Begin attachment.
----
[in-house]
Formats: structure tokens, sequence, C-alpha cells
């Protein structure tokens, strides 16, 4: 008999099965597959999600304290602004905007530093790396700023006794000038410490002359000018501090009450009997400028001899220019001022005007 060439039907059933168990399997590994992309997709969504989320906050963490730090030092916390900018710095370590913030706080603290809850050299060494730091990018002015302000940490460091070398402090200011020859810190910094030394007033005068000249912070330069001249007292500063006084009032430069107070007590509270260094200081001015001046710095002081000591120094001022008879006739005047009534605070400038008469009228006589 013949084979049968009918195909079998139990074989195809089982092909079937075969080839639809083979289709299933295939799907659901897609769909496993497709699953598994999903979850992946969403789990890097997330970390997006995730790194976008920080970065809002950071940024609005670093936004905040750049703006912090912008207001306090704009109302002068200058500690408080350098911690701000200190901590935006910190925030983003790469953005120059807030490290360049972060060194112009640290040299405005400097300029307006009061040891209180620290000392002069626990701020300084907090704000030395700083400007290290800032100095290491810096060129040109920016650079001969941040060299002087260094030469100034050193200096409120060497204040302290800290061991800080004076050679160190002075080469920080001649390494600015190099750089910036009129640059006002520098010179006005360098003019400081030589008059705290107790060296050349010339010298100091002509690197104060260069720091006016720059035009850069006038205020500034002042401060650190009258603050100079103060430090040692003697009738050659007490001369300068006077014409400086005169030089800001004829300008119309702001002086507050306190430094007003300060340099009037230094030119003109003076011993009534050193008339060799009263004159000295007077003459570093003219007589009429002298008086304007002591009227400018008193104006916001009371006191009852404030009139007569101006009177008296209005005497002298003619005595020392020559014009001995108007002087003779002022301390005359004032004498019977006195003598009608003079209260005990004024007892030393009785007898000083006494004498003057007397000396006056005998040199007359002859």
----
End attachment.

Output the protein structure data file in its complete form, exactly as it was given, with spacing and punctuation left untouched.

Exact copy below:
[in-house]
Formats: structure tokens, sequence, C-alpha cells
């Protein structure tokens, strides 16, 4: 008999099965597959999600304290602004905007530093790396700023006794000038410490002359000018501090009450009997400028001899220019001022005007 060439039907059933168990399997590994992309997709969504989320906050963490730090030092916390900018710095370590913030706080603290809850050299060494730091990018002015302000940490460091070398402090200011020859810190910094030394007033005068000249912070330069001249007292500063006084009032430069107070007590509270260094200081001015001046710095002081000591120094001022008879006739005047009534605070400038008469009228006589 013949084979049968009918195909079998139990074989195809089982092909079937075969080839639809083979289709299933295939799907659901897609769909496993497709699953598994999903979850992946969403789990890097997330970390997006995730790194976008920080970065809002950071940024609005670093936004905040750049703006912090912008207001306090704009109302002068200058500690408080350098911690701000200190901590935006910190925030983003790469953005120059807030490290360049972060060194112009640290040299405005400097300029307006009061040891209180620290000392002069626990701020300084907090704000030395700083400007290290800032100095290491810096060129040109920016650079001969941040060299002087260094030469100034050193200096409120060497204040302290800290061991800080004076050679160190002075080469920080001649390494600015190099750089910036009129640059006002520098010179006005360098003019400081030589008059705290107790060296050349010339010298100091002509690197104060260069720091006016720059035009850069006038205020500034002042401060650190009258603050100079103060430090040692003697009738050659007490001369300068006077014409400086005169030089800001004829300008119309702001002086507050306190430094007003300060340099009037230094030119003109003076011993009534050193008339060799009263004159000295007077003459570093003219007589009429002298008086304007002591009227400018008193104006916001009371006191009852404030009139007569101006009177008296209005005497002298003619005595020392020559014009001995108007002087003779002022301390005359004032004498019977006195003598009608003079209260005990004024007892030393009785007898000083006494004498003057007397000396006056005998040199007359002859």